Here’s some advice from a reader who “subbed for a couple of years in the ’90s, mostly high school and junior high”:

The trick is to manage expectations, both of the students and the regular teacher. If the lesson plan was obvious make-work, it would be pointless to pretend otherwise. The kids aren’t stupid, after all.

The trick at that point was to keep them engaged and therefore non-destructive. What this meant in practice would depend on the class. Reading the room was an important skill.

On the other hand, my thing was that I could actually teach calculus, because I actually understood it. Once the math teachers realized this, they requested me specifically. The kids appreciated it, too. Any kid taking calculus in high school is bright and engaged, and having a different teacher explain things slightly differently meant that sometimes I could help make things click in the kid’s head. At the job’s best, I was in the same handful of classes often enough to have a relationship with the kids.

Oh, and no grading! That almost made up for the crappy pay.

This next reader, Bill, who—like Nicholson Baker—substitute taught in Maine, has a great little success story:

I have not read Baker’s book, so it is hard to comment on its contents.  Having read Sara Mosle’s review, it’s likely that my own experiences and opinions will widely differ. The book somewhat interests me, and it it would be nice to see if Baker and I had any overlap in Maine schools (either working or attending). It seems this book has more to do with the viewpoint of the writer than anything really going on. Thinking that two hours of school is sufficient time for the average student daily is a horrifying belief.

Here’s a quick story for you. When I substituted, it was in Southern Maine around exit 3 and 4 (back then). The high school I had attended was exit 2 and in many ways the place I call “home.” The last time I substituted was in 2002 or ’03, prior to my decision to go back to grad school. In 2005, I was living in Gardiner, Maine, a very small town in a state that has a largely static population (most of the state drains into Portland). In the line at Hannaford there, the check-out boy asked me if I had ever subbed at his school. It seems that he remembered me teaching his algebra class once and told me that he learned more that day than the rest of the year combined. To this day it remains firmly in my top 5 greatest compliments.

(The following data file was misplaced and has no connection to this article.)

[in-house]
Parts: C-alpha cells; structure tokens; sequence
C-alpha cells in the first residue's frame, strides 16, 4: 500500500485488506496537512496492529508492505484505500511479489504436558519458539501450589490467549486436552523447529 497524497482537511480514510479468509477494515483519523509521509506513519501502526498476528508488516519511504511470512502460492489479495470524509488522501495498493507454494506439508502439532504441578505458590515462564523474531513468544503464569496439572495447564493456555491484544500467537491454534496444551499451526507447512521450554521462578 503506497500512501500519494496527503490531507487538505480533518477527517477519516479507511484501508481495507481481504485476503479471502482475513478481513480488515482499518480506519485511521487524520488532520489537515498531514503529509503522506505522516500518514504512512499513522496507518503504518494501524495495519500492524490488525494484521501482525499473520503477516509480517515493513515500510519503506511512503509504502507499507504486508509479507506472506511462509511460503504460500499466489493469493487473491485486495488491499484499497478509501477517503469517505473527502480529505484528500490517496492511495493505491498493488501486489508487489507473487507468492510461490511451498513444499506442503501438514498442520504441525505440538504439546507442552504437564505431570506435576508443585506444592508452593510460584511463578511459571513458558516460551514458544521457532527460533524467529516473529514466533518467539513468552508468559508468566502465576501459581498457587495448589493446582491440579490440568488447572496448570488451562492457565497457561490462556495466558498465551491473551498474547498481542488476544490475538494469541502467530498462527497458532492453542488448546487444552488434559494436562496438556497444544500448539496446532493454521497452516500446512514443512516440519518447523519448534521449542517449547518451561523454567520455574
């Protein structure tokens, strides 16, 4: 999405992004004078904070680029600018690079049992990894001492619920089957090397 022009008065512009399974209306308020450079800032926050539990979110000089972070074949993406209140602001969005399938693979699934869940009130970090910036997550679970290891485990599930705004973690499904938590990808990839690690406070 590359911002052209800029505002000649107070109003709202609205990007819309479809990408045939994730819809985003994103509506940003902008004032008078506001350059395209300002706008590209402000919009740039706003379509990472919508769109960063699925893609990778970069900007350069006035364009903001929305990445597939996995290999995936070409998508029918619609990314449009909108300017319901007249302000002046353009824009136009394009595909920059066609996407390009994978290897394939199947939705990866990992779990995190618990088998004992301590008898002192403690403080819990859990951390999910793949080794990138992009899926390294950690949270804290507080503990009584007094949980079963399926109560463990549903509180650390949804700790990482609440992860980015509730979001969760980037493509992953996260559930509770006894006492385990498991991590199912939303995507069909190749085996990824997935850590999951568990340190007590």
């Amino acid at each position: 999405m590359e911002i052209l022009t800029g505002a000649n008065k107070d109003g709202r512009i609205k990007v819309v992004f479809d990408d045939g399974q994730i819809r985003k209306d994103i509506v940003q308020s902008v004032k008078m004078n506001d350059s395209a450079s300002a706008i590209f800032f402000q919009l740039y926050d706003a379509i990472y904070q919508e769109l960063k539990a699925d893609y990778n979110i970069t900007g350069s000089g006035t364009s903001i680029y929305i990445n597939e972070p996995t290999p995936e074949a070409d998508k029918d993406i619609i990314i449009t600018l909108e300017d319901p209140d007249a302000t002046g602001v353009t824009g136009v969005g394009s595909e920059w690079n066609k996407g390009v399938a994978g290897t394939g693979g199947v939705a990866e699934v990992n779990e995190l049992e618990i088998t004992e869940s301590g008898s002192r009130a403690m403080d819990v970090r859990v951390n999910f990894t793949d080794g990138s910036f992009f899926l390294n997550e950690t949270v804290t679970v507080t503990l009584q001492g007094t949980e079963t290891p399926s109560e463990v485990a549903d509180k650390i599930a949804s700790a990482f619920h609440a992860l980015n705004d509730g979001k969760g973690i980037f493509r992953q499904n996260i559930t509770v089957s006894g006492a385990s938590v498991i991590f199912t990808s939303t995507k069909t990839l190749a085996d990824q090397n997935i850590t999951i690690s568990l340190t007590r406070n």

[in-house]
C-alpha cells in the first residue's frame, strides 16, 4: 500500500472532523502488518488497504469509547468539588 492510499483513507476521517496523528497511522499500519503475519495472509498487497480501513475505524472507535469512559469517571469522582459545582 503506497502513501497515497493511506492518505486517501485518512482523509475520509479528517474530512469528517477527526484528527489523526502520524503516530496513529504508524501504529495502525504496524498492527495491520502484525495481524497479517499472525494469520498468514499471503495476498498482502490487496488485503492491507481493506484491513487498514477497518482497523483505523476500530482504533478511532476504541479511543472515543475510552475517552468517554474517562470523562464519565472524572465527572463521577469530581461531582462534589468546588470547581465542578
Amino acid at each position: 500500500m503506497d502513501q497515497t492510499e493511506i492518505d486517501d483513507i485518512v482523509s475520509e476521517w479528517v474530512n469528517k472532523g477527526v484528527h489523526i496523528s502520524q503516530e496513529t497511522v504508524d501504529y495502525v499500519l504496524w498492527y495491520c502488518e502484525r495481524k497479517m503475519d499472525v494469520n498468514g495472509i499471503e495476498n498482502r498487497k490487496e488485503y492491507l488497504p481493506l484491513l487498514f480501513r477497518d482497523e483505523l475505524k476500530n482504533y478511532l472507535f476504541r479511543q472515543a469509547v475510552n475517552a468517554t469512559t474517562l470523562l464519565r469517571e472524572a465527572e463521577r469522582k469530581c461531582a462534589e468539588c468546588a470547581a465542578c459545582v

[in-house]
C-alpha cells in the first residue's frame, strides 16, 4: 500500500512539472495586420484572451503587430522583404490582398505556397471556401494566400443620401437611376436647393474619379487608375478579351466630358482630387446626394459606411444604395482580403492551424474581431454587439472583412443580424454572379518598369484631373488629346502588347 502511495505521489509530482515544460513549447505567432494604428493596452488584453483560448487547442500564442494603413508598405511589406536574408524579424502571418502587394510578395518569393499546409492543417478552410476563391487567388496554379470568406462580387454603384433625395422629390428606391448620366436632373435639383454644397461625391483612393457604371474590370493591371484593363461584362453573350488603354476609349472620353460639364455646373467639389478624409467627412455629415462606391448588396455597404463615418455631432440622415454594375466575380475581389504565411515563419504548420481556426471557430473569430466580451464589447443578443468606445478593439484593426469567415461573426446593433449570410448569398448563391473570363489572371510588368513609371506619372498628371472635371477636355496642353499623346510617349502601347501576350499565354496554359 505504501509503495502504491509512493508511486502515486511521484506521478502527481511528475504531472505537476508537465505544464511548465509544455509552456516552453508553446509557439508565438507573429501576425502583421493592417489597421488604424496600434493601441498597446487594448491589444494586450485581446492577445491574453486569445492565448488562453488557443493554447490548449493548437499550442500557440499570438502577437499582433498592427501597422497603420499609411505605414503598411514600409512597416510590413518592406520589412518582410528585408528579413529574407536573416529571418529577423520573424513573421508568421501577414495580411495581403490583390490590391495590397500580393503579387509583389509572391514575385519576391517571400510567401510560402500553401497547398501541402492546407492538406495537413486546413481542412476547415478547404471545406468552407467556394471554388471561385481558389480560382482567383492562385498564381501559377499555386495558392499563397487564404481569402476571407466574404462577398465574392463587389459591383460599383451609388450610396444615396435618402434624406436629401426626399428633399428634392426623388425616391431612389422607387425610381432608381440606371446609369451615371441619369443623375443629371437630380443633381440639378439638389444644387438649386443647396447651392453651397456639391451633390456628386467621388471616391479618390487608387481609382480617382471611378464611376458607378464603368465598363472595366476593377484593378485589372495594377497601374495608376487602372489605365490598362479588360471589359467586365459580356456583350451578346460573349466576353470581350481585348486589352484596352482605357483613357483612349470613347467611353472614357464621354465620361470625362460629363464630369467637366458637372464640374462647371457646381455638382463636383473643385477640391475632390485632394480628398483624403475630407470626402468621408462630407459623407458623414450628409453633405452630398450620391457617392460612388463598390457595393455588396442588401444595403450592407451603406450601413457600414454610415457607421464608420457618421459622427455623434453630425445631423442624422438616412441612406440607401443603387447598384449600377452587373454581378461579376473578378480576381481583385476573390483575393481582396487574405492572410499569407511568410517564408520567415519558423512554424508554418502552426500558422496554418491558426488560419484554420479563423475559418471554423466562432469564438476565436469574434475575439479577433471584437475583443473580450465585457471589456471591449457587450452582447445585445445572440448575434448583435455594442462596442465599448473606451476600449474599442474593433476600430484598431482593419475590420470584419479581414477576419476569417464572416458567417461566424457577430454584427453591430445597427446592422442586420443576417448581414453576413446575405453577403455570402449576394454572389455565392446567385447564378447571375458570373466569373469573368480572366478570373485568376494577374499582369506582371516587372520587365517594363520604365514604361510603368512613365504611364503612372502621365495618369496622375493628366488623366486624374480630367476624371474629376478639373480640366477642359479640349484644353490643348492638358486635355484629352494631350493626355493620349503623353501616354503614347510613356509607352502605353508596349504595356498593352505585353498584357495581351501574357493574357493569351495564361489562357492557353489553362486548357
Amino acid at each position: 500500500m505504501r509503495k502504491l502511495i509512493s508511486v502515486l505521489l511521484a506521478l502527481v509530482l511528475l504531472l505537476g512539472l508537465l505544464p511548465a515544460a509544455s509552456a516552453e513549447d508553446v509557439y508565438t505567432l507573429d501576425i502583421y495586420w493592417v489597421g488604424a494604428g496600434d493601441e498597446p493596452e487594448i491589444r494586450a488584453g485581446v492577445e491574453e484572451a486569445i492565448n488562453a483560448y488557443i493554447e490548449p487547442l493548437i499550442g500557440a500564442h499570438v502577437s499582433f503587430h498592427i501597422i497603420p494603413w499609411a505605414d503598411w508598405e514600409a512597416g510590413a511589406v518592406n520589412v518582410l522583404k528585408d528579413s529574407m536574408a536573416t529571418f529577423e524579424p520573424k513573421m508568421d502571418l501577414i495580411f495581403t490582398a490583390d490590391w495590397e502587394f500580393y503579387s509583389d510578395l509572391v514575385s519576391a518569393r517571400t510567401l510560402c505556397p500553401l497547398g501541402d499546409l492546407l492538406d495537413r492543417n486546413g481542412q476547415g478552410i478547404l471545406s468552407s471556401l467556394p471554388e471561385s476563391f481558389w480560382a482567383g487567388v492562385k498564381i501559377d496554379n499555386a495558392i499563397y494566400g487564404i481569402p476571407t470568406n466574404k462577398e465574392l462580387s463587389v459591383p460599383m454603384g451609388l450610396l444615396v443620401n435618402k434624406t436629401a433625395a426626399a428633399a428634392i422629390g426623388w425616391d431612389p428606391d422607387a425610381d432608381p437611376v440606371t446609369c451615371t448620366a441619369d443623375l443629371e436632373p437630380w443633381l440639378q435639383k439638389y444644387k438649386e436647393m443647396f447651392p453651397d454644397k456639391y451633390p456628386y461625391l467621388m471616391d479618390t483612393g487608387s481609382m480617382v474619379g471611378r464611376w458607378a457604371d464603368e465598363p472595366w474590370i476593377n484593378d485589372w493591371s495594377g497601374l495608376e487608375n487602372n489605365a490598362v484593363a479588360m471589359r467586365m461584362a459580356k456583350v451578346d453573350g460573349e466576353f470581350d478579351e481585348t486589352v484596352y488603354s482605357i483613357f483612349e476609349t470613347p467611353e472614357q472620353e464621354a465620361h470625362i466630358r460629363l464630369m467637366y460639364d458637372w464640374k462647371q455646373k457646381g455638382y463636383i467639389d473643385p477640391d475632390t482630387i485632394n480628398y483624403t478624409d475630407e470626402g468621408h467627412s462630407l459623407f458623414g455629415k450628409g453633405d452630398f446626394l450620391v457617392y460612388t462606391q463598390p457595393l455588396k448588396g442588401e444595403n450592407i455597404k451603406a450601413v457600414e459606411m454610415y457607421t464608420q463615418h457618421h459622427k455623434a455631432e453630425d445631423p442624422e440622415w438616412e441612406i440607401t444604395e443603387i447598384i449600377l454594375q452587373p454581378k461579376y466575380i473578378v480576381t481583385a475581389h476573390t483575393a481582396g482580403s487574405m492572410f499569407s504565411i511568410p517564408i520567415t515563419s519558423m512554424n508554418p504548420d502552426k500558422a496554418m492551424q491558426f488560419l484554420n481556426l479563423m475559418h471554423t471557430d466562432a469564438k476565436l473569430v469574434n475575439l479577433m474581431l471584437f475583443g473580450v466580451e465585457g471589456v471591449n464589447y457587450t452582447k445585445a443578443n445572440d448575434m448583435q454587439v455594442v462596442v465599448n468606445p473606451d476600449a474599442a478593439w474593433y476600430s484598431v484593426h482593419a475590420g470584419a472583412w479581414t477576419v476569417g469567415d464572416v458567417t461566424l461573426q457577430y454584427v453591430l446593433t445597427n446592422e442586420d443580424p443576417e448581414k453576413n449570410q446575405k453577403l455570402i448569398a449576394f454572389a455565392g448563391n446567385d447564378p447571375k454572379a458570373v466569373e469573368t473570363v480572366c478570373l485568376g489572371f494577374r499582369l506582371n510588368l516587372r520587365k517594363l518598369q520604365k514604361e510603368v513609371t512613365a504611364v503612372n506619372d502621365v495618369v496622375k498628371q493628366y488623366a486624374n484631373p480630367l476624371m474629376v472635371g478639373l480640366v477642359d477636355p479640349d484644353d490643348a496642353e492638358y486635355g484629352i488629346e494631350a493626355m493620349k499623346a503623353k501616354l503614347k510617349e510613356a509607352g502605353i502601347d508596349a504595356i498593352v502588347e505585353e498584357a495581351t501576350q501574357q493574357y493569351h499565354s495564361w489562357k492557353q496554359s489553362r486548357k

That is the coin that teachers work for in the absence of actual pay. “Seeing the light go on” is one of the greatest gifts to “good” teachers and it is amazing to me such aggregate commitment to our children is held in such low esteem. If the institution of education hadn't made schools, students, and parents all working against (and blaming) teachers, it would be possible to contemplate returning to the classroom.

There is a huge problem is American education over a large swath of this country, but being a substitute AIDE for less than 30 days total, especially in the completely broken system of “Special Ed,” isn’t going to reveal any mysteries about the system.